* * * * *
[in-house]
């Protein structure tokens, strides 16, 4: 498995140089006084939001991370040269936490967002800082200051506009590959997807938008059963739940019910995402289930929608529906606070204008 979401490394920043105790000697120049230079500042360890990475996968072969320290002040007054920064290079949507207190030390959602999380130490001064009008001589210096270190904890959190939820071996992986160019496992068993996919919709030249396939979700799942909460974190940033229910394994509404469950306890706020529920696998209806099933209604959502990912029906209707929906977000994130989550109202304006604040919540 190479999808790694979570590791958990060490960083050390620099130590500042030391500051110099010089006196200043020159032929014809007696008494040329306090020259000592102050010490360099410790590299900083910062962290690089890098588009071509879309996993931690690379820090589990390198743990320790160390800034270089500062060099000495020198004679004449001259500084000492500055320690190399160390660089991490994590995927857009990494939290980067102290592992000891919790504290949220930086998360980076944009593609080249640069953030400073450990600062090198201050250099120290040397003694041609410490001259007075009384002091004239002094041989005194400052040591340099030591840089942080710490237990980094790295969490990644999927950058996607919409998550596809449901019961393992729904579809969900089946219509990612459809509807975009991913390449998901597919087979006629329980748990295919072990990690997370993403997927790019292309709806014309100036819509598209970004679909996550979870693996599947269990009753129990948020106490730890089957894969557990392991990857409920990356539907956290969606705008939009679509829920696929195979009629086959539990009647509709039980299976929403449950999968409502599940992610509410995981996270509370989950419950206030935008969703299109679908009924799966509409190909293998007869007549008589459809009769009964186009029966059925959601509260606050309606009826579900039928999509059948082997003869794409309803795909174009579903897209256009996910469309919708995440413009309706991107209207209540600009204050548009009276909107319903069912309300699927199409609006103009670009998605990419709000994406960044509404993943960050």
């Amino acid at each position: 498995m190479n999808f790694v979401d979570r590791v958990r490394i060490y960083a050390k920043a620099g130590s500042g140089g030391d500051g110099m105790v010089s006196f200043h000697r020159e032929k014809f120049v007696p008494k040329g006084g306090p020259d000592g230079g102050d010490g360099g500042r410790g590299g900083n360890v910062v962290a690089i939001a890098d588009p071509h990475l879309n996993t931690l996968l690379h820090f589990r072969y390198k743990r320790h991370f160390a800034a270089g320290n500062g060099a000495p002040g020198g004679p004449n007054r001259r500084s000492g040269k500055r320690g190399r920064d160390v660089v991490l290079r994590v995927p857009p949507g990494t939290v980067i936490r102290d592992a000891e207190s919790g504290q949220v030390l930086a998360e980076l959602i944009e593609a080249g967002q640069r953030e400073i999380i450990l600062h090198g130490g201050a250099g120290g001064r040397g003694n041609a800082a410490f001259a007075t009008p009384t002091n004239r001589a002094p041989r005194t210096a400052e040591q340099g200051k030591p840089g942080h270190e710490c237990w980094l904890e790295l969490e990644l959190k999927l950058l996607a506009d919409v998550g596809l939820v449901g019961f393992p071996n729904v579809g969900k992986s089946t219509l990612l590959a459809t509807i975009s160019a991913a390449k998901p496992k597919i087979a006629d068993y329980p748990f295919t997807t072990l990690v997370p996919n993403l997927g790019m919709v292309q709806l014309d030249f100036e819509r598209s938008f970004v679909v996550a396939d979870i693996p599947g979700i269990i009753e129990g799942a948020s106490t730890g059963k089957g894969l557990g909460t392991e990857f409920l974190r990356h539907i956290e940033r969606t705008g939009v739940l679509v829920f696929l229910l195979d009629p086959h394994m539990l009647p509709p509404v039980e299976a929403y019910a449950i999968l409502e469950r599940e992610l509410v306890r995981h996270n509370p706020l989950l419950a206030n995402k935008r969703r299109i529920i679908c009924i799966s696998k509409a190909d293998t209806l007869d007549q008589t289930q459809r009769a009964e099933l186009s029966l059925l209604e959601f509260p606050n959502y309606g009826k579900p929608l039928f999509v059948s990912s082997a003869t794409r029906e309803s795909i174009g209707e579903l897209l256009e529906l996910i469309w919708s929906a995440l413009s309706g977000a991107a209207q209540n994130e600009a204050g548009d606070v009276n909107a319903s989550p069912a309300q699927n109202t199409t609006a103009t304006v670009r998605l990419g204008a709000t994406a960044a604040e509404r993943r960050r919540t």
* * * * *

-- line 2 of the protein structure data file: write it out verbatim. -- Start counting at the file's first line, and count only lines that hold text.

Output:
């Protein structure tokens, strides 16, 4: 498995140089006084939001991370040269936490967002800082200051506009590959997807938008059963739940019910995402289930929608529906606070204008 979401490394920043105790000697120049230079500042360890990475996968072969320290002040007054920064290079949507207190030390959602999380130490001064009008001589210096270190904890959190939820071996992986160019496992068993996919919709030249396939979700799942909460974190940033229910394994509404469950306890706020529920696998209806099933209604959502990912029906209707929906977000994130989550109202304006604040919540 190479999808790694979570590791958990060490960083050390620099130590500042030391500051110099010089006196200043020159032929014809007696008494040329306090020259000592102050010490360099410790590299900083910062962290690089890098588009071509879309996993931690690379820090589990390198743990320790160390800034270089500062060099000495020198004679004449001259500084000492500055320690190399160390660089991490994590995927857009990494939290980067102290592992000891919790504290949220930086998360980076944009593609080249640069953030400073450990600062090198201050250099120290040397003694041609410490001259007075009384002091004239002094041989005194400052040591340099030591840089942080710490237990980094790295969490990644999927950058996607919409998550596809449901019961393992729904579809969900089946219509990612459809509807975009991913390449998901597919087979006629329980748990295919072990990690997370993403997927790019292309709806014309100036819509598209970004679909996550979870693996599947269990009753129990948020106490730890089957894969557990392991990857409920990356539907956290969606705008939009679509829920696929195979009629086959539990009647509709039980299976929403449950999968409502599940992610509410995981996270509370989950419950206030935008969703299109679908009924799966509409190909293998007869007549008589459809009769009964186009029966059925959601509260606050309606009826579900039928999509059948082997003869794409309803795909174009579903897209256009996910469309919708995440413009309706991107209207209540600009204050548009009276909107319903069912309300699927199409609006103009670009998605990419709000994406960044509404993943960050």